For me, the weekend of the U.P. 200 sled dog race has always had an almost magical quality to it. My family and I have gone downtown every year to watch the start of the race for as long as I can remember. My earlier memories of going to see the sled dogs when I was little have blurred somewhat, but the beauty and excitement of the night are still as clear as it always has been.
We usually try to arrive downtown early, with plenty of time to spare. Bundling up with plenty of warm clothes to keep us from getting cold, we walk down the street from my house to the starting line. The yaps and barks of dogs mix with the chattering of the crowd as we approach. Every year that I can remember, the weather is nearly the same. Being winter, it is dark out far before we leave the house and the streetlights create an orange glow in the night. The snow falls in large flakes that swirl in the breeze, and the atmosphere is one of enthusiasm and anticipation. When we reach downtown, I remember being surprised by the thick snow covering the street, even though I was expecting it.
The first attraction is the dogs. The mushers have their dog trailers set up near the start, and most welcome small children who want to meet and fawn over their excited teams. I remember always being thrilled to get to pet the dogs, but also a little intimidated by their raucous yelping and jumping. They are mostly husky breed dogs of many different colors, from gray to reddish, and I was proud to know much about these dogs from what we had been taught in school. I could also identify the purpose of the colorful booties the dogs wear to protect their feet from getting cut or hurt, and I even remember one year one of the mushers invited my little brother and I to watch as he carefully put the booties on one of his dogs.
We usually manage to find a place by the protective fence in time to watch as the countdown blares out from the loudspeakers, and volunteers hold back the leaping dogs until they can be released. The sled begins to move, the dogs pulling hard in a burst of enthusiasm as the crowd cheers them on and the team speeds off into the night.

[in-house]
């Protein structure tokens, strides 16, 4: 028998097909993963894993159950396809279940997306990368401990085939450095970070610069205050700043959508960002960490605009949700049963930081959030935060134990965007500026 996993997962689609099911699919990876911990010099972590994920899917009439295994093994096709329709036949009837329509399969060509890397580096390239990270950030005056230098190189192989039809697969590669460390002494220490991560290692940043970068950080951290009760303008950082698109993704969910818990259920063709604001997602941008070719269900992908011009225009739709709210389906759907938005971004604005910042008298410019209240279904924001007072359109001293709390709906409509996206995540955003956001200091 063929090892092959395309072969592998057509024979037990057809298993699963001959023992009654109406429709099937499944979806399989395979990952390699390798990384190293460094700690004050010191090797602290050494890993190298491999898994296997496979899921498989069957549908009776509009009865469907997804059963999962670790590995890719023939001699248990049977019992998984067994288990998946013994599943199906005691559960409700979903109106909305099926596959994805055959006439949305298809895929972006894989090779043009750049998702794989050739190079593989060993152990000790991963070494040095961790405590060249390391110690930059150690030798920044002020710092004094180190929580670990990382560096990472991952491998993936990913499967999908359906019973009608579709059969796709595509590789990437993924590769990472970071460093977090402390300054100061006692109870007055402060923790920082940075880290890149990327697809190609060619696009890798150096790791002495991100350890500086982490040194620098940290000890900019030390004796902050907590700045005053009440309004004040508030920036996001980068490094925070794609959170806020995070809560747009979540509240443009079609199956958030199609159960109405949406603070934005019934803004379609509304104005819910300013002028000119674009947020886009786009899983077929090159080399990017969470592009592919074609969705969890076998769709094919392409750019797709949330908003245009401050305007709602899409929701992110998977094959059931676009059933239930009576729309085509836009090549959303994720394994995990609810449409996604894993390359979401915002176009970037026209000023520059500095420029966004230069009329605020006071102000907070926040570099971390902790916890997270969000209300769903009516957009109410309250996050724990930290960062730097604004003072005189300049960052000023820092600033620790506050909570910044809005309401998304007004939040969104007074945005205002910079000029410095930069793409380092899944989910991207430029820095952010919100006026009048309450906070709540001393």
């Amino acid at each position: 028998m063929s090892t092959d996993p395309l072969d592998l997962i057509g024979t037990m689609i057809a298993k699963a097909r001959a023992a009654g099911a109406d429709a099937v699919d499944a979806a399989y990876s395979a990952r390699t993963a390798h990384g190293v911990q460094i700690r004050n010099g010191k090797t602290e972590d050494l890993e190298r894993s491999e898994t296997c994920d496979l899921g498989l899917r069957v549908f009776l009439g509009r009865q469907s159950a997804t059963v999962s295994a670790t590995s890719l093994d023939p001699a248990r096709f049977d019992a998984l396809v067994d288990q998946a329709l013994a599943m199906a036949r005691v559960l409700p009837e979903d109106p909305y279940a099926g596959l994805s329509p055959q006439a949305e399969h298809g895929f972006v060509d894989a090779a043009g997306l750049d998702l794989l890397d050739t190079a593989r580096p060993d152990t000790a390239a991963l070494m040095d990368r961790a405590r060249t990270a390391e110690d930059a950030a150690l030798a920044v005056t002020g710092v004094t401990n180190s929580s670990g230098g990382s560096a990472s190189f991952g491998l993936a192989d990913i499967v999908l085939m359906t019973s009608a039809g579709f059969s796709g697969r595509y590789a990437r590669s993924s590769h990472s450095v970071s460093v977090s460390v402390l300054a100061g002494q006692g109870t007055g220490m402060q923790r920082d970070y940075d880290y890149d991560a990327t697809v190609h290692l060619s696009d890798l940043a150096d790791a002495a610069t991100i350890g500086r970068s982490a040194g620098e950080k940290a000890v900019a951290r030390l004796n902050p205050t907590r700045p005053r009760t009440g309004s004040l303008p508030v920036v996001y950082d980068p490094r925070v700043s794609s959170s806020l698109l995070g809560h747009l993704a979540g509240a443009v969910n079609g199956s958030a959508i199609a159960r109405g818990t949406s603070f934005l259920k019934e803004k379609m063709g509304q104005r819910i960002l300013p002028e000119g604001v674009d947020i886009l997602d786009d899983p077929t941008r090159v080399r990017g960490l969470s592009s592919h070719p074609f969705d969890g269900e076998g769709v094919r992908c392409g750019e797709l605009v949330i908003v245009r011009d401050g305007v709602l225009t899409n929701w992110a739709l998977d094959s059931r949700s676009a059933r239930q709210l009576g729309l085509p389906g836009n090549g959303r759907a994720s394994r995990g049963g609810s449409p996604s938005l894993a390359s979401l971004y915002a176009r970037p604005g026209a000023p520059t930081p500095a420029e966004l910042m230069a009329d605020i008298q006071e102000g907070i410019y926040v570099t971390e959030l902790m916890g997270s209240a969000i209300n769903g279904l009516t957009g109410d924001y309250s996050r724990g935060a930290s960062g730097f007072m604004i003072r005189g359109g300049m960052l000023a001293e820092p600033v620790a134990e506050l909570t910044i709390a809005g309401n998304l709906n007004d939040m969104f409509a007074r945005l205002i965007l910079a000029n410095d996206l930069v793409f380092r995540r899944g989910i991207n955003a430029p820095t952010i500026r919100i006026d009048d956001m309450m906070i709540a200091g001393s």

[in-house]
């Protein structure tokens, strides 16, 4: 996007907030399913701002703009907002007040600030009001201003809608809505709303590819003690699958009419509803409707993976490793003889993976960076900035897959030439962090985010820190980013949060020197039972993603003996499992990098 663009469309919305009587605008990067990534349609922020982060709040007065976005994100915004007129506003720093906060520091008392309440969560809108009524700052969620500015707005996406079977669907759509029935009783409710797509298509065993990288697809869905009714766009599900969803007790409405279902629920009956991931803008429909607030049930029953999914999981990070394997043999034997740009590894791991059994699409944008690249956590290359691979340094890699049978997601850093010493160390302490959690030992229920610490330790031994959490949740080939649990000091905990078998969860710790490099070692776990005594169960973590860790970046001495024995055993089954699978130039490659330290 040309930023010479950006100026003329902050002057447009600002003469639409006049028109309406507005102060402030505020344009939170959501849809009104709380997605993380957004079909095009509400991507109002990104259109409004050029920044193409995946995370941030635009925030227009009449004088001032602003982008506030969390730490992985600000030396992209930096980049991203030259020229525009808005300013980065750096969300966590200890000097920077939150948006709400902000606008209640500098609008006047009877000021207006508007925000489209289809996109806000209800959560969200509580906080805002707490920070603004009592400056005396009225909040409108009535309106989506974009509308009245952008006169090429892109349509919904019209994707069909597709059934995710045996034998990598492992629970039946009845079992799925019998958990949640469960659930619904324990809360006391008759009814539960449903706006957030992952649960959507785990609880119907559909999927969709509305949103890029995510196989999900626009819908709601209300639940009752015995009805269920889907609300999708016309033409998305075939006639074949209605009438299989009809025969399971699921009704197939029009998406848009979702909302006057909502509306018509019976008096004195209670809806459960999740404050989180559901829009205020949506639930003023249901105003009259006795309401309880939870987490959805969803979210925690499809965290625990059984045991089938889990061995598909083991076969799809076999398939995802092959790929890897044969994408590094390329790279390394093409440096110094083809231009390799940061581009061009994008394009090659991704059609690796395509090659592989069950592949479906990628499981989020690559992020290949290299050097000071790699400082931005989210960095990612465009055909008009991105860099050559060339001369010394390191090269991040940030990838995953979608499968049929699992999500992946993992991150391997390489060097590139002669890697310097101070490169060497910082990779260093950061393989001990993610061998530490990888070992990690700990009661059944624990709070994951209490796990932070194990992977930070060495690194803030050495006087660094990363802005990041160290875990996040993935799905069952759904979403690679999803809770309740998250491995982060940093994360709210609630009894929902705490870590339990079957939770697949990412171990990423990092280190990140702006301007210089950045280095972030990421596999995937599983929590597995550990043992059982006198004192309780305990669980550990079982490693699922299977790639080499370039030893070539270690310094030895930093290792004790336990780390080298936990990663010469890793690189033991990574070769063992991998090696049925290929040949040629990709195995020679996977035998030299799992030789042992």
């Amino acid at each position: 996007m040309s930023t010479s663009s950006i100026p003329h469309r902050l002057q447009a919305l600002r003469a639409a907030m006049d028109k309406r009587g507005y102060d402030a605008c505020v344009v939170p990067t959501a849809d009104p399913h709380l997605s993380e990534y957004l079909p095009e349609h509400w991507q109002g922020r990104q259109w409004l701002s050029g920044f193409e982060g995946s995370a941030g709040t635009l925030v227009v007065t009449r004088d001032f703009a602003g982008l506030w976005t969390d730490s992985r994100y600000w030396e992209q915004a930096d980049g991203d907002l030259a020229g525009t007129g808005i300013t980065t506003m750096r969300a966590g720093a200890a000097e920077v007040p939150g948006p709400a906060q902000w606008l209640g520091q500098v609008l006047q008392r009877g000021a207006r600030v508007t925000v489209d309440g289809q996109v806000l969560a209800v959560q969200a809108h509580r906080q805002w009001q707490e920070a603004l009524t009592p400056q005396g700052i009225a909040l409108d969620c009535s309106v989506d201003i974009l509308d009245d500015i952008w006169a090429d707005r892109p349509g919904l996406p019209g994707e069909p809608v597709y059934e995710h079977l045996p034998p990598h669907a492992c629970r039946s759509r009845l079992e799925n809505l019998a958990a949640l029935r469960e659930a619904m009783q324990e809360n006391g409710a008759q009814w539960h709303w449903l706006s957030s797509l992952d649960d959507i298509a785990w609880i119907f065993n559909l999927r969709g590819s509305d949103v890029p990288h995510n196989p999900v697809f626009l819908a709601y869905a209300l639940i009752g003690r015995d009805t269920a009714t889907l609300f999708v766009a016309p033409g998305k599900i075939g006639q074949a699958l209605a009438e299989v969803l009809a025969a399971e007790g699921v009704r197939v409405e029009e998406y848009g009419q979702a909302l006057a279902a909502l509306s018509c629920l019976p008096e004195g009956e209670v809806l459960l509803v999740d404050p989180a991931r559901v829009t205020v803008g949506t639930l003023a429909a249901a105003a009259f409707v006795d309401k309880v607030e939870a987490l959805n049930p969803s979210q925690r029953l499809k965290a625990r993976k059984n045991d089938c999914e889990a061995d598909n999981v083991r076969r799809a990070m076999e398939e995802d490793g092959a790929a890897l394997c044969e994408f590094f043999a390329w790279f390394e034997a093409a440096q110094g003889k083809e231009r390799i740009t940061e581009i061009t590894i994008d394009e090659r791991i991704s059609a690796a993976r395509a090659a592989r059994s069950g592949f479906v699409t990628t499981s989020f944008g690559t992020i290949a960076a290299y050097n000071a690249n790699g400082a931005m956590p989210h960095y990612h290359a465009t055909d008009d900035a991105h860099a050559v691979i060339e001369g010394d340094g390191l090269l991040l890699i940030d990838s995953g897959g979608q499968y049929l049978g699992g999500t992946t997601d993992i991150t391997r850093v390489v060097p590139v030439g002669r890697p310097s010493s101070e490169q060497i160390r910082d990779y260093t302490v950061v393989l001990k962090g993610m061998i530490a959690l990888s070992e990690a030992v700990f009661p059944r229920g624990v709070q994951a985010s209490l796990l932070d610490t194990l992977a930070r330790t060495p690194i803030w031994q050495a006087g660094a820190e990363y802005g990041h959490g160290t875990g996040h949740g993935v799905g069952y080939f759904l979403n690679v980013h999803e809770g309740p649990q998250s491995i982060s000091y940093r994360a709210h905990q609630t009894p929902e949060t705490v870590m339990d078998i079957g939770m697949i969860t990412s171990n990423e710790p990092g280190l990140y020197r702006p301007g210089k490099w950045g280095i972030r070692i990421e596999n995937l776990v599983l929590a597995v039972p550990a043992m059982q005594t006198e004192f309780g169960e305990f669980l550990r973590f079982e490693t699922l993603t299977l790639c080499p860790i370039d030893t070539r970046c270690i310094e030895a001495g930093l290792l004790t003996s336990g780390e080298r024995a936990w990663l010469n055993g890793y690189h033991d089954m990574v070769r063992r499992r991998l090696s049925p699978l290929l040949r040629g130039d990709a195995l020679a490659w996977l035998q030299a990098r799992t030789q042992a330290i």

This process is repeated for each of the thirty or so teams, and we wander around trying to find the best position to watch from. Being children, my brother and I could worm our way into the front of the crowd so we could see the dogs and mushers more clearly. We each pick a favorite team, and debate the merits of each sled that goes by, deciding who will most likely win the race.
After seeing off all the mushers on the beginning of their hopefully successful journey, my family and I head home for some much needed warming up, usually with a cup of hot chocolate. We may all be cold and tired by this point, but it is all worth it for the wonderful and amazing memories the experience leaves you with.
8-18 Media training sessions set
8-18 Media will hold a training session for new members for its Marquette and Ishpeming Bureaus at 10 a.m. Feb. 23. The session, held at the 8-18 Media Bureau in the Children's Museum in Marquette, will last until 2 p.m.
8-18 Media is a youth journalism, empowerment and leadership program of the Children's Museum open to all kids ages eight to 18. Members choose and research topics, conduct interviews and write the stories.
The Marquette Bureau holds one monthly meeting for all members and schedules work on stories on an appointment basis. The Ishpeming Bureau, meanwhile, meets each Tuesday at 4 p.m. in the basement of the Ishpeming Carnegie Library.
The program is free and there is no academic prerequisite to join. Pre-registration for the training is encouraged. For more information or to register, call Dennis Whitley, 8-18 Media director, at 906-226-7874 or 906-226-3911 or email him at firstname.lastname@example.org.
Editor's note: Maggie Guter, 15, is a sophomore at Marquette Senior High School. She is a long time member of 8-18 Media and is also involved in in sailing, skiing and piano. Her parents are Jake Guter and Mary Doll of Marquette. 8-18 Media is a youth journalism program of the Upper Peninsula Children's Museum. Through the program, teams of kids write news stories and commentaries on issues important to youth and about any good, or bad, things youth are up to. For more information call 906-226-7874, or email at email@example.com.